This report identifies a range of possibilities. It does so by pointing out domestic and international issues that are the driving forces for social change, and referring to strategies and roadmaps put forward by governments and a range of organisations. This report summarises how these issues bring about social change and affect resource and energy demands. While the future might entail various possibilities, this report describes two distinctive scenarios. These are (1) a lock-in scenario that envisions technological progress in a society in which existing systems and institutions are not changed significantly, and the current situation is maintained, and (2) a transition scenario that envisions technological development and involves a transformation of various social elements.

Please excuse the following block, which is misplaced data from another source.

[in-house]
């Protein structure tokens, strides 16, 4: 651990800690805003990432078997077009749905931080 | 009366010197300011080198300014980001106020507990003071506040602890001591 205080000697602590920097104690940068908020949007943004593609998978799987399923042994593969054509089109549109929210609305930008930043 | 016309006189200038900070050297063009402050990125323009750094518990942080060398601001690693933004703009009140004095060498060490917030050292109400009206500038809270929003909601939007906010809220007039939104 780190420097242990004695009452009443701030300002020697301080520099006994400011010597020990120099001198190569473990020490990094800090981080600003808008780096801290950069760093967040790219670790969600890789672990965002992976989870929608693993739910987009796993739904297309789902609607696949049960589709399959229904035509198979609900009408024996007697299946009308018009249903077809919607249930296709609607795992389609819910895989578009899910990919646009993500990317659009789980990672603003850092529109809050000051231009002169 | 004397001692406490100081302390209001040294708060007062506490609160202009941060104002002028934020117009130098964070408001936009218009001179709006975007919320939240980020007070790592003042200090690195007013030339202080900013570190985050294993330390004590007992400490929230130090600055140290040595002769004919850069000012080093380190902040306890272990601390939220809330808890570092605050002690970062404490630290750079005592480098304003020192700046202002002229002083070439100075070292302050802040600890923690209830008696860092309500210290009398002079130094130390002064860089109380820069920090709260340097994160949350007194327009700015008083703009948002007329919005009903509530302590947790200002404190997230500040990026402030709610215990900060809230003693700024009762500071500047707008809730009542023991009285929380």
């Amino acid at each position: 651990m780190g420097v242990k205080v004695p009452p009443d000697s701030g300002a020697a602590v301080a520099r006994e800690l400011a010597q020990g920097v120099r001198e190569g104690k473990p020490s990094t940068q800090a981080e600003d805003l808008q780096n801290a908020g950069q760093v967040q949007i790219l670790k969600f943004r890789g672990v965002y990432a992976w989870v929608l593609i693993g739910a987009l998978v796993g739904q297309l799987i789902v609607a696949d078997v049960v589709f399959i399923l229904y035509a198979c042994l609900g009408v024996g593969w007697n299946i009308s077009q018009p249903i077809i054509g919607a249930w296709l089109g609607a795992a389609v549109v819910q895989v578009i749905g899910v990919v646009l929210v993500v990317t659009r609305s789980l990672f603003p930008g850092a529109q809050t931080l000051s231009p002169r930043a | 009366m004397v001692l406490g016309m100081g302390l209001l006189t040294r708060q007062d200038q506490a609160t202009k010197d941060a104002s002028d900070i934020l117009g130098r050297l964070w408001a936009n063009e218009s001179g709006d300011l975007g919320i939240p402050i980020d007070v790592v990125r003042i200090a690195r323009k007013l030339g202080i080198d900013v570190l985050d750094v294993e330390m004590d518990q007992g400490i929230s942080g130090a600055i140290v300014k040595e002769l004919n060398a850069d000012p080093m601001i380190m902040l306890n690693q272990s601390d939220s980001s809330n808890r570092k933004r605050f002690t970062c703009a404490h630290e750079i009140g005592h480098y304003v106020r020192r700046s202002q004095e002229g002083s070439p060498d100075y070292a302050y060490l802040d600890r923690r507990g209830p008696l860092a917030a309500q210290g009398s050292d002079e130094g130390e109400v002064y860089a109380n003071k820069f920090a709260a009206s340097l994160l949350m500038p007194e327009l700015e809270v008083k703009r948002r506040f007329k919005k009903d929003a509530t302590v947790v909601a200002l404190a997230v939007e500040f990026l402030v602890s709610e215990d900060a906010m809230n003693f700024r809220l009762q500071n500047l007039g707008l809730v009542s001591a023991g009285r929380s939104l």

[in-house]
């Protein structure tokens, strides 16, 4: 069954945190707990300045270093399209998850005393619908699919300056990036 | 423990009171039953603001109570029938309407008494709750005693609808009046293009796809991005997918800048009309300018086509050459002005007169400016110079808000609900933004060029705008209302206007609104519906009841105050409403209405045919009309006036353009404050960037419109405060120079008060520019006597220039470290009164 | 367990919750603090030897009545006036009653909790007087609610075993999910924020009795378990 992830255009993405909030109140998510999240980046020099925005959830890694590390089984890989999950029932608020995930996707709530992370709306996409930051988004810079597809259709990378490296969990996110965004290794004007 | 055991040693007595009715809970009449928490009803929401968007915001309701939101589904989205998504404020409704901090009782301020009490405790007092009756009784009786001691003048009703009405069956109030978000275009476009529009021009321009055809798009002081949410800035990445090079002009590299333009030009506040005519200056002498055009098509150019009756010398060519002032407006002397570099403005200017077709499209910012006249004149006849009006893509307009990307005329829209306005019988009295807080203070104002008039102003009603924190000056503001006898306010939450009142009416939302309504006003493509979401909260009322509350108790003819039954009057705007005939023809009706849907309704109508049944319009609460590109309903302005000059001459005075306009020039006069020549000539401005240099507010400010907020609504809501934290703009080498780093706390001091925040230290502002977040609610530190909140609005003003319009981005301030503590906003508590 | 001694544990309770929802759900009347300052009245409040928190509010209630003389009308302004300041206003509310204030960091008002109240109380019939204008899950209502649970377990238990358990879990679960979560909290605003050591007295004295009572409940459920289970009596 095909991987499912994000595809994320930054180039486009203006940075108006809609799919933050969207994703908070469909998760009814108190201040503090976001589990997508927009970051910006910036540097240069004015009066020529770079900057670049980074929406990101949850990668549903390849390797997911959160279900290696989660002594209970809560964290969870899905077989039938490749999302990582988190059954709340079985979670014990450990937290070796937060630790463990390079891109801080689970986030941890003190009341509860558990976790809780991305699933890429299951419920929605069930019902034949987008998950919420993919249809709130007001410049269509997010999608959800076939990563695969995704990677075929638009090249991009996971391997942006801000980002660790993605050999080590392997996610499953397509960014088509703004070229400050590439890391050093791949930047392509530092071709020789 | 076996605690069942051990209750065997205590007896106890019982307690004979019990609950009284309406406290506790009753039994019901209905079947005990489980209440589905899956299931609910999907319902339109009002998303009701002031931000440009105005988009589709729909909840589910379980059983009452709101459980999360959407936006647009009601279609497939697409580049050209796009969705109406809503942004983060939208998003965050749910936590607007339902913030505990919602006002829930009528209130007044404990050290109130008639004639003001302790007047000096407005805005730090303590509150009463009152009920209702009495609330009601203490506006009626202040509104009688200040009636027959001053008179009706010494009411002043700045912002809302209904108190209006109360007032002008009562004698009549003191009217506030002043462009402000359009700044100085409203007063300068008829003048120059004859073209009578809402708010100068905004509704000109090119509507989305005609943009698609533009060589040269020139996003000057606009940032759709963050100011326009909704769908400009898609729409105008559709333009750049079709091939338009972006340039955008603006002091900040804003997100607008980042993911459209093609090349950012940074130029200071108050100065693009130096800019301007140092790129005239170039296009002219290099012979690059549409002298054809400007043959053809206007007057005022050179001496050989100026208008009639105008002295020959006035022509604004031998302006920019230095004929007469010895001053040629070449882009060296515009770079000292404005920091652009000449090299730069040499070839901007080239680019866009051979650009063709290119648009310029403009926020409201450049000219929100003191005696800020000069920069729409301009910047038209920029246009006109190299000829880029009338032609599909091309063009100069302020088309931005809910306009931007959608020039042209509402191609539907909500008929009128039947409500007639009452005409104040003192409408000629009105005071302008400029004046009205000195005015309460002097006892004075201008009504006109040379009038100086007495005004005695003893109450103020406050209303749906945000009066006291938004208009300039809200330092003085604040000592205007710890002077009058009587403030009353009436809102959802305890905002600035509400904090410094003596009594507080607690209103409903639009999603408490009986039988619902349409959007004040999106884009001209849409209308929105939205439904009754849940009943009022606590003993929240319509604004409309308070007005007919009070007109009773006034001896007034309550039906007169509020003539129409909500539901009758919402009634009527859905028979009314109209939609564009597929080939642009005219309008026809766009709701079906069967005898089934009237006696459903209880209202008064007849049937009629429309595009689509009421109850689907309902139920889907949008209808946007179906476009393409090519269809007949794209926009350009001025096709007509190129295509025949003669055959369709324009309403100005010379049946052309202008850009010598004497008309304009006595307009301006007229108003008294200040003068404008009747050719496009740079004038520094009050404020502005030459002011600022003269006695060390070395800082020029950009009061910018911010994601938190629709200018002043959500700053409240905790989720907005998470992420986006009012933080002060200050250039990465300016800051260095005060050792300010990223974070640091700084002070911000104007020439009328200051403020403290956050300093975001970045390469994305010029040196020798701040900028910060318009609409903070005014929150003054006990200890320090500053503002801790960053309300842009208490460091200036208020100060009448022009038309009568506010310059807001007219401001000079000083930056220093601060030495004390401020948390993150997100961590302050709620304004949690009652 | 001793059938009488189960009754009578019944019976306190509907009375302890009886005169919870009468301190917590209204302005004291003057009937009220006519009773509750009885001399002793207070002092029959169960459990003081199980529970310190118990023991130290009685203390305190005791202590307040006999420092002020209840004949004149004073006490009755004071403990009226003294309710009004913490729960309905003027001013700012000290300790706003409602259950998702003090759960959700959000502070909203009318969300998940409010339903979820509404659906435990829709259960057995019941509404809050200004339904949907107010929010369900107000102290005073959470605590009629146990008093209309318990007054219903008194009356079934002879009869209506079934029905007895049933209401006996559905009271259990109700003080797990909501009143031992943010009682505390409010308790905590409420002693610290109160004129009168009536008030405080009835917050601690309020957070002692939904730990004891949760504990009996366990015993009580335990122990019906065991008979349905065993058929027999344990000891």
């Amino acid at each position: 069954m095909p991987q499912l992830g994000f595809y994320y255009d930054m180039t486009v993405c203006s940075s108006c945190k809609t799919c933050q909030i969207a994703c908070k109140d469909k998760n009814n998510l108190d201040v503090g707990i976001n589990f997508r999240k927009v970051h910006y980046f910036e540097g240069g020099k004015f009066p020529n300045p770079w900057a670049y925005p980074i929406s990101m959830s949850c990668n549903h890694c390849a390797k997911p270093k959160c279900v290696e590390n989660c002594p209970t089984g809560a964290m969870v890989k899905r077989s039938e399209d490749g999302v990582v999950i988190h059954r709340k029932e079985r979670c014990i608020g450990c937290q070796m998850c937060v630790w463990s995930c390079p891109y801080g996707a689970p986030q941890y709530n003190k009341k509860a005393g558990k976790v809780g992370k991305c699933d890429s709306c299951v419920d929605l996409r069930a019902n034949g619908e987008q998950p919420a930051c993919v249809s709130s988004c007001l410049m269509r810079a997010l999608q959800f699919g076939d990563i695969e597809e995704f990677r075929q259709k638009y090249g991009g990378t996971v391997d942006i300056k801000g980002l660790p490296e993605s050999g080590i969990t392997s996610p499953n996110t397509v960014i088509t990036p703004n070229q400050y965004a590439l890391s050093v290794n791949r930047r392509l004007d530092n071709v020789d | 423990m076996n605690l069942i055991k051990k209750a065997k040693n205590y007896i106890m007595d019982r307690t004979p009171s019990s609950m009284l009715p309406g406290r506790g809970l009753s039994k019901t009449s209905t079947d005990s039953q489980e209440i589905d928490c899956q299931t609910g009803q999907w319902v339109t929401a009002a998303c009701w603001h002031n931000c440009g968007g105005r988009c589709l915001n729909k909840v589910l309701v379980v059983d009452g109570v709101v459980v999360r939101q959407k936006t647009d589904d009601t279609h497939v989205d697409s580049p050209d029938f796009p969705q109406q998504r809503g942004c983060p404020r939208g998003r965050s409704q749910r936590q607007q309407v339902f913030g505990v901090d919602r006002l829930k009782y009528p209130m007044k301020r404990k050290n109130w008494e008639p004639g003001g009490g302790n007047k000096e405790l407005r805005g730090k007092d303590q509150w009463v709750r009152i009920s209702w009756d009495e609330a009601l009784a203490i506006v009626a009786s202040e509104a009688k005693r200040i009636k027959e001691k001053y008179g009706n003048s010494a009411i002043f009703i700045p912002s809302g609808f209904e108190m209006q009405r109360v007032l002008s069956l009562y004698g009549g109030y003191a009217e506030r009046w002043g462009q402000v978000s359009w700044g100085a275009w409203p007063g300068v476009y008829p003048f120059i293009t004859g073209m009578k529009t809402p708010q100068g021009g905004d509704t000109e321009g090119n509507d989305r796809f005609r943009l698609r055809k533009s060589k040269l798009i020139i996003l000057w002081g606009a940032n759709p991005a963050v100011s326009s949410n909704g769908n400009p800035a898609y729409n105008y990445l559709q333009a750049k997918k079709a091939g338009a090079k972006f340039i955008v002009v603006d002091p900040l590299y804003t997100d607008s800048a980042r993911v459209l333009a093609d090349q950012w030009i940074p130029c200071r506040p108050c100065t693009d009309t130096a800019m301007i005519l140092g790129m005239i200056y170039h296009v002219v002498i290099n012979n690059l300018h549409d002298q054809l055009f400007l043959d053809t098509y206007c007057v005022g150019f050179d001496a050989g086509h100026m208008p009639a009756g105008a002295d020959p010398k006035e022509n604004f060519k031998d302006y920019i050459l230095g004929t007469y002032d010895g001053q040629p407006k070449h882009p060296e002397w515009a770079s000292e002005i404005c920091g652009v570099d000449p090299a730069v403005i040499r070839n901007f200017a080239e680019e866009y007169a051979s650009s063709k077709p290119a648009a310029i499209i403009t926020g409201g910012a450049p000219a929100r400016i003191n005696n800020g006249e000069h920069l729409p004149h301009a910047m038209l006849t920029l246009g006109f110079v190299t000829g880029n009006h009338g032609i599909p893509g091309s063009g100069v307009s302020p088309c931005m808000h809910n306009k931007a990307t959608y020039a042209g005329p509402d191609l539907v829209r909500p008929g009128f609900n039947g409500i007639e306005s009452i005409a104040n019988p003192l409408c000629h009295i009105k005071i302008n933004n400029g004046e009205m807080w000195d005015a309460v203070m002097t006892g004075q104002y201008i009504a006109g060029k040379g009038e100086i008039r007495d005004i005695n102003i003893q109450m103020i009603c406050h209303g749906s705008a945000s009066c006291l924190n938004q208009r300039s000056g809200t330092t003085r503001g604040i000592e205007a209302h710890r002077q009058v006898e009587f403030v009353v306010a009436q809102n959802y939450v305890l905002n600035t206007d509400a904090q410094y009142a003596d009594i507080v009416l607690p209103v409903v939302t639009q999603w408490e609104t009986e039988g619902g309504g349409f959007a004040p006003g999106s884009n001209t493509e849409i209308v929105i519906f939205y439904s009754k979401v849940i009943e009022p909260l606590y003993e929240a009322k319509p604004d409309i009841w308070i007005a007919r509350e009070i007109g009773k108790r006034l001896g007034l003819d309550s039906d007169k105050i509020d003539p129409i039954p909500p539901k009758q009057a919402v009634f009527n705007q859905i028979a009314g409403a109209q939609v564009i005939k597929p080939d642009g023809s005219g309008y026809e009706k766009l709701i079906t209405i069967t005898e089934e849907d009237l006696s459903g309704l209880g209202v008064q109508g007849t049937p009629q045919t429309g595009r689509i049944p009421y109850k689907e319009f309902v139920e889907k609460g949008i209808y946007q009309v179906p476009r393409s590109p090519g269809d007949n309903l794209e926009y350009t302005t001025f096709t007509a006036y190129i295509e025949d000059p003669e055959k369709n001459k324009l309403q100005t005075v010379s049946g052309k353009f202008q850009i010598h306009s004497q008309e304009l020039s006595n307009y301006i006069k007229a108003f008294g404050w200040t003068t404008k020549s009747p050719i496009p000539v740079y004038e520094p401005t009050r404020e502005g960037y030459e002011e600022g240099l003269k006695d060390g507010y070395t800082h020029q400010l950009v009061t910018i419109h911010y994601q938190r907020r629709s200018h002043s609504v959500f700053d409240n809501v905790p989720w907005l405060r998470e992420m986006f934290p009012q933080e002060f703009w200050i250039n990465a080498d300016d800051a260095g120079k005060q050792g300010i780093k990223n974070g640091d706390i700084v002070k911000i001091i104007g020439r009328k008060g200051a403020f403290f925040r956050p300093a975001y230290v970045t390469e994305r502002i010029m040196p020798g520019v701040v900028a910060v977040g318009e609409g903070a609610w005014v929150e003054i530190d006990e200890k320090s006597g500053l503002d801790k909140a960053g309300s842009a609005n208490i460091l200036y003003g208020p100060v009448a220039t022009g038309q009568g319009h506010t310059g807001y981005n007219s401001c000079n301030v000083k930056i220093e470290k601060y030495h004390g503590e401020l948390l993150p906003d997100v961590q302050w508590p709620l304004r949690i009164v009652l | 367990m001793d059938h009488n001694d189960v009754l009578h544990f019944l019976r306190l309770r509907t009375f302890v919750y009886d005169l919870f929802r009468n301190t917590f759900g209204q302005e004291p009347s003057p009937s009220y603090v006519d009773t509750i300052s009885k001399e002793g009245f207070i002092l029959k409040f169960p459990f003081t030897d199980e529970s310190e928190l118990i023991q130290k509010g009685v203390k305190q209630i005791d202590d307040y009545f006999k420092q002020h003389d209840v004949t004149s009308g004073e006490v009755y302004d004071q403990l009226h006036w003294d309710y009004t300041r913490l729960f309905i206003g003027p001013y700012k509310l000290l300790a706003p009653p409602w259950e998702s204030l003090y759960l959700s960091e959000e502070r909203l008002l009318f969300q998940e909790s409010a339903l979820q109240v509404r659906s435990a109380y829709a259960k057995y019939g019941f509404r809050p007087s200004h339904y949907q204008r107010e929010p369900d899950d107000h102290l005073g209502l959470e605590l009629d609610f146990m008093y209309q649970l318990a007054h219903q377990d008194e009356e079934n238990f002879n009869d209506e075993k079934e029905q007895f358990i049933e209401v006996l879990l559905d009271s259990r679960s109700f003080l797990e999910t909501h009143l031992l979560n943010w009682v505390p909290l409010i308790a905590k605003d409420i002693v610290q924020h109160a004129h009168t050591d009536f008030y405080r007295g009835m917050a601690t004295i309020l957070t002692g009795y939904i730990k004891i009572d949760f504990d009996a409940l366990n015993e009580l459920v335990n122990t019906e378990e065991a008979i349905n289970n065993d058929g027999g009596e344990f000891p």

Based on the discussion of energy systems, potential domestic renewable energy, domestic CO2 storage, reliance on imports of fossil fuels and status of people’s live, this report concludes that in order to achieve a net-zero world, Japan should be heading in the direction of the transition scenario. To that end, it is necessary to introduce various measures in all policy areas. A strategy geared towards a net-zero world needs to be positioned as being national, as this cannot be achieved by one organisation alone, and all Japanese stakeholders should cooperate with each other. In particular, when replacing or investing in facilities that can be used over the long term, such as buildings, large-scale power stations and facilities in the industrial sector, it is vital that we have a long-term vision so that industries can respond to social changes that may shift drastically in the future.